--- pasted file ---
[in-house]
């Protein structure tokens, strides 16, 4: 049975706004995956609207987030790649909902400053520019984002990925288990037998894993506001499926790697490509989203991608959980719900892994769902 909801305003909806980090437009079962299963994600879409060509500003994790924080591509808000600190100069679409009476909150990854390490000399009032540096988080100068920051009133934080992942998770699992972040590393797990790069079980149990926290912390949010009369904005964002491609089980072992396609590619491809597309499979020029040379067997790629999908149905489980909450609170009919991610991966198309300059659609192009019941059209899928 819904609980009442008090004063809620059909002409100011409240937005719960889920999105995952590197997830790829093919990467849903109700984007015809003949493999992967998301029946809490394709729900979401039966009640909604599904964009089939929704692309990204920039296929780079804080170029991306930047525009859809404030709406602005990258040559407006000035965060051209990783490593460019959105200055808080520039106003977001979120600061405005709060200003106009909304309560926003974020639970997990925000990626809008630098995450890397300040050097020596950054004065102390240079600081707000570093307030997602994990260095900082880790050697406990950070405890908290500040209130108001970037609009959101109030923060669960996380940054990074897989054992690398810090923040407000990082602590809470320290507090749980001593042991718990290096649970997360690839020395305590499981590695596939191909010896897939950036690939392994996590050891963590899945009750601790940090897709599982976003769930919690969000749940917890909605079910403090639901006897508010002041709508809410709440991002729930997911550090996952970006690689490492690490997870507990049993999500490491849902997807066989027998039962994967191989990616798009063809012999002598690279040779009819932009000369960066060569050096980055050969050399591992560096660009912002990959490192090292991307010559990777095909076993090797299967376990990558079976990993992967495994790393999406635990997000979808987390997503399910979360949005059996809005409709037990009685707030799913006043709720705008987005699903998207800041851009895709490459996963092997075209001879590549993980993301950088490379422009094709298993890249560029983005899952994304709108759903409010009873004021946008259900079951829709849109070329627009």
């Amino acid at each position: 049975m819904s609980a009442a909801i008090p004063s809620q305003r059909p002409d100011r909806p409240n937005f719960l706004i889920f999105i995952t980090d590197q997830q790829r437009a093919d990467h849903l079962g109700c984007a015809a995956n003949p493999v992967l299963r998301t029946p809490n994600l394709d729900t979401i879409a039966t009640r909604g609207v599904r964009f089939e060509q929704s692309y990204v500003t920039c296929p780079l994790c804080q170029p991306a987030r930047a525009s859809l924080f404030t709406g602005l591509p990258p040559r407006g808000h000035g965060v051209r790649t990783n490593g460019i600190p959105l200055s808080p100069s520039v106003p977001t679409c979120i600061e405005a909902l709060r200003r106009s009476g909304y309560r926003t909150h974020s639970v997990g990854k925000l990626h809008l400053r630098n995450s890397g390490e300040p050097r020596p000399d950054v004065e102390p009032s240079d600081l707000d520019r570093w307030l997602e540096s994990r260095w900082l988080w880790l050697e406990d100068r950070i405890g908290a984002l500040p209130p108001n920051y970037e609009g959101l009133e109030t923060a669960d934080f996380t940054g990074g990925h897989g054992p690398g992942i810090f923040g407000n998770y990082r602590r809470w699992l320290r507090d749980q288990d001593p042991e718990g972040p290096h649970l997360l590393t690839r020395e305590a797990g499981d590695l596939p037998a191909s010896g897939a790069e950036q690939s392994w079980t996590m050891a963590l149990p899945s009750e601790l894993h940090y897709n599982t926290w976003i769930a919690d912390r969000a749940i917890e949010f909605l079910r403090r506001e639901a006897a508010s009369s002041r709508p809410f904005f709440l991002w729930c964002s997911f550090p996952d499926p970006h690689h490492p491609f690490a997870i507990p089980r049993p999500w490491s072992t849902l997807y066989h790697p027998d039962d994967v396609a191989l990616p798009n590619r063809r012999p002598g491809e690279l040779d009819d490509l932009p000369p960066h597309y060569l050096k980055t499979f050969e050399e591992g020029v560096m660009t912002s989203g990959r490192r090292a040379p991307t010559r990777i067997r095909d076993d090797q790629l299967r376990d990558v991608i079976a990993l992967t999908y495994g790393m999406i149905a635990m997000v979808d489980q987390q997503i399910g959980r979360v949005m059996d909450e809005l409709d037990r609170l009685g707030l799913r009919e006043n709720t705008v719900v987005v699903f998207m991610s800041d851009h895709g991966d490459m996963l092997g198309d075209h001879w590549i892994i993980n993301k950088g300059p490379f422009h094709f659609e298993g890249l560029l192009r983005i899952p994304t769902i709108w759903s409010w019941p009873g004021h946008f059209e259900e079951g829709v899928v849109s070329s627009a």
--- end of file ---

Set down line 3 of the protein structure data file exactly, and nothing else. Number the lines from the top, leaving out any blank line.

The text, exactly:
């Amino acid at each position: 049975m819904s609980a009442a909801i008090p004063s809620q305003r059909p002409d100011r909806p409240n937005f719960l706004i889920f999105i995952t980090d590197q997830q790829r437009a093919d990467h849903l079962g109700c984007a015809a995956n003949p493999v992967l299963r998301t029946p809490n994600l394709d729900t979401i879409a039966t009640r909604g609207v599904r964009f089939e060509q929704s692309y990204v500003t920039c296929p780079l994790c804080q170029p991306a987030r930047a525009s859809l924080f404030t709406g602005l591509p990258p040559r407006g808000h000035g965060v051209r790649t990783n490593g460019i600190p959105l200055s808080p100069s520039v106003p977001t679409c979120i600061e405005a909902l709060r200003r106009s009476g909304y309560r926003t909150h974020s639970v997990g990854k925000l990626h809008l400053r630098n995450s890397g390490e300040p050097r020596p000399d950054v004065e102390p009032s240079d600081l707000d520019r570093w307030l997602e540096s994990r260095w900082l988080w880790l050697e406990d100068r950070i405890g908290a984002l500040p209130p108001n920051y970037e609009g959101l009133e109030t923060a669960d934080f996380t940054g990074g990925h897989g054992p690398g992942i810090f923040g407000n998770y990082r602590r809470w699992l320290r507090d749980q288990d001593p042991e718990g972040p290096h649970l997360l590393t690839r020395e305590a797990g499981d590695l596939p037998a191909s010896g897939a790069e950036q690939s392994w079980t996590m050891a963590l149990p899945s009750e601790l894993h940090y897709n599982t926290w976003i769930a919690d912390r969000a749940i917890e949010f909605l079910r403090r506001e639901a006897a508010s009369s002041r709508p809410f904005f709440l991002w729930c964002s997911f550090p996952d499926p970006h690689h490492p491609f690490a997870i507990p089980r049993p999500w490491s072992t849902l997807y066989h790697p027998d039962d994967v396609a191989l990616p798009n590619r063809r012999p002598g491809e690279l040779d009819d490509l932009p000369p960066h597309y060569l050096k980055t499979f050969e050399e591992g020029v560096m660009t912002s989203g990959r490192r090292a040379p991307t010559r990777i067997r095909d076993d090797q790629l299967r376990d990558v991608i079976a990993l992967t999908y495994g790393m999406i149905a635990m997000v979808d489980q987390q997503i399910g959980r979360v949005m059996d909450e809005l409709d037990r609170l009685g707030l799913r009919e006043n709720t705008v719900v987005v699903f998207m991610s800041d851009h895709g991966d490459m996963l092997g198309d075209h001879w590549i892994i993980n993301k950088g300059p490379f422009h094709f659609e298993g890249l560029l192009r983005i899952p994304t769902i709108w759903s409010w019941p009873g004021h946008f059209e259900e079951g829709v899928v849109s070329s627009a």